Format

Send to

Choose Destination
J Orthop Res. 1992 May;10(3):405-22.

Role of loads and prosthesis material properties on the mechanics of the proximal femur after total hip arthroplasty.

Author information

1
Rehabilitation Engineering R&D, West Roxbury VA Medical Center, Massachusetts 02132.

Abstract

The objective of this study was to establish the role of loads and prosthesis material properties on the mechanics of the proximal femur after total hip arthroplasty. We developed a three-dimensional finite element model of an intact human femur and the same femur with a conventional collared straight-stem femoral component. Using published data, we defined two sets of loading conditions: one that represented three phases of gait, and one that represented four different extreme loads. The four extreme loads were based on the peak joint contact forces that occur during stair ascent and isometric contraction of various muscle groups. The model was analyzed with three different material properties for the prosthesis, including cobalt-chromium alloy, titanium alloy, and a carbon fiber-reinforced polymer (CFRP) laminate. We assumed that the implant was stable, with rigid bonding, collar contact, and no cement. To address femoral component loosening, we examined the shear stresses at the implant-bone interface; to address adaptive bone remodeling, we examined the principal stresses in the supporting cortical bone relative to those in the intact femur. Our analyses of the various loading conditions demonstrated large out-of-plane bending movements and torsional moments, especially for the load representing stair ascent. Based on stepwise multiple regressions, the maximum shear stresses at the implant-bone interface in the distal region were dependent on the total applied axial force and torsion; the maximum shear stresses in the proximal region were dependent on the axial component of the joint contact force alone. Reduction in the prosthesis stiffness, by substitution of the CFRP material properties, resulted in lower interface shear stresses at the distal end of the stem and higher interface shear stresses at the more proximal sections, consistent with the findings of others. We fit equations, based on composite beam theory, to the maximum implant-bone interface shear stresses and the cortical bone principal stresses as a function of the axial modulus of the prosthesis. These equations can be used to estimate the maximum stresses at the interface and in the cortical bone that would be predicted by similar models, for the same prosthesis constructed of alternative materials, relative to the stresses in the intact femur. The nonlinear nature of these relationships was such that the cortical bone stresses changed more rapidly, as a function of the prosthesis modulus, for lower values of elastic modulus, especially in the more proximal sections.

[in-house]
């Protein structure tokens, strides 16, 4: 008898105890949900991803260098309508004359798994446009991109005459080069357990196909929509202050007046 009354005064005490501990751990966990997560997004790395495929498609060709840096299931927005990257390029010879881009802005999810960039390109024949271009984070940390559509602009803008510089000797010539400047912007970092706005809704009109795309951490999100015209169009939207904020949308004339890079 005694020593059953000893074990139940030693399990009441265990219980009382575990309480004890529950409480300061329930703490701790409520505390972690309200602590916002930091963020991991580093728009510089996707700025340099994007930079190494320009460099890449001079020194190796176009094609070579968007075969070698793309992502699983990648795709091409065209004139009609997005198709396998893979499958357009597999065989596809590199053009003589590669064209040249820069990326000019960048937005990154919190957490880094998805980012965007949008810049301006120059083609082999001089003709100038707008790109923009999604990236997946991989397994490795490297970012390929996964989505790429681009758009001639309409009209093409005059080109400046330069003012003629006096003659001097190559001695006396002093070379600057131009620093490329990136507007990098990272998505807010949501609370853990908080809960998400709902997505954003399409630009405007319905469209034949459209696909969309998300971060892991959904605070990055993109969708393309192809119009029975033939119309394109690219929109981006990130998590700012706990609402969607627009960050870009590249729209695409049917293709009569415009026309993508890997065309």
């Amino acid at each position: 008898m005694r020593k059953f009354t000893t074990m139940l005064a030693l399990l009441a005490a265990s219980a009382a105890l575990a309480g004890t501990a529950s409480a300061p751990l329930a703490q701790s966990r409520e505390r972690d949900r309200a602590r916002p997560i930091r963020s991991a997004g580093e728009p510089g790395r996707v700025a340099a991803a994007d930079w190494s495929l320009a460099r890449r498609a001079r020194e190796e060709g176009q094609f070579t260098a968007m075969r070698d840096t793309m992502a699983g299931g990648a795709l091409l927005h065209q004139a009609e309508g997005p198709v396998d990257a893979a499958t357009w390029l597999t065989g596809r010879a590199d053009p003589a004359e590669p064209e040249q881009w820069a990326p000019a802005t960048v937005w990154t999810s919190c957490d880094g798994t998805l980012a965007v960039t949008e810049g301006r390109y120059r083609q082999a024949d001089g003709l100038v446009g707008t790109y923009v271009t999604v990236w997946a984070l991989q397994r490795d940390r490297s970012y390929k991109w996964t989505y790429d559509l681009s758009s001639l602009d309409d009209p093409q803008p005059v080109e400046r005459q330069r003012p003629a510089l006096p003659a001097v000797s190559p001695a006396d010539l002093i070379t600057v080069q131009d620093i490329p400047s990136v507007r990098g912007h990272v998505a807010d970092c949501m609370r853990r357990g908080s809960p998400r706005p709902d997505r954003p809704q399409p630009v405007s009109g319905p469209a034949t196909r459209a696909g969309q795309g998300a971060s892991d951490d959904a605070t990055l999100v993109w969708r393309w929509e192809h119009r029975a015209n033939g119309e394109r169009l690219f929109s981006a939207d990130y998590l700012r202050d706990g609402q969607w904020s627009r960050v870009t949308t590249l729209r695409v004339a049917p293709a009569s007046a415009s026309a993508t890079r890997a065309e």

PMID:
1569504
DOI:
10.1002/jor.1100100314
[Indexed for MEDLINE]

Supplemental Content

Full text links

Icon for Wiley
Loading ...
Support Center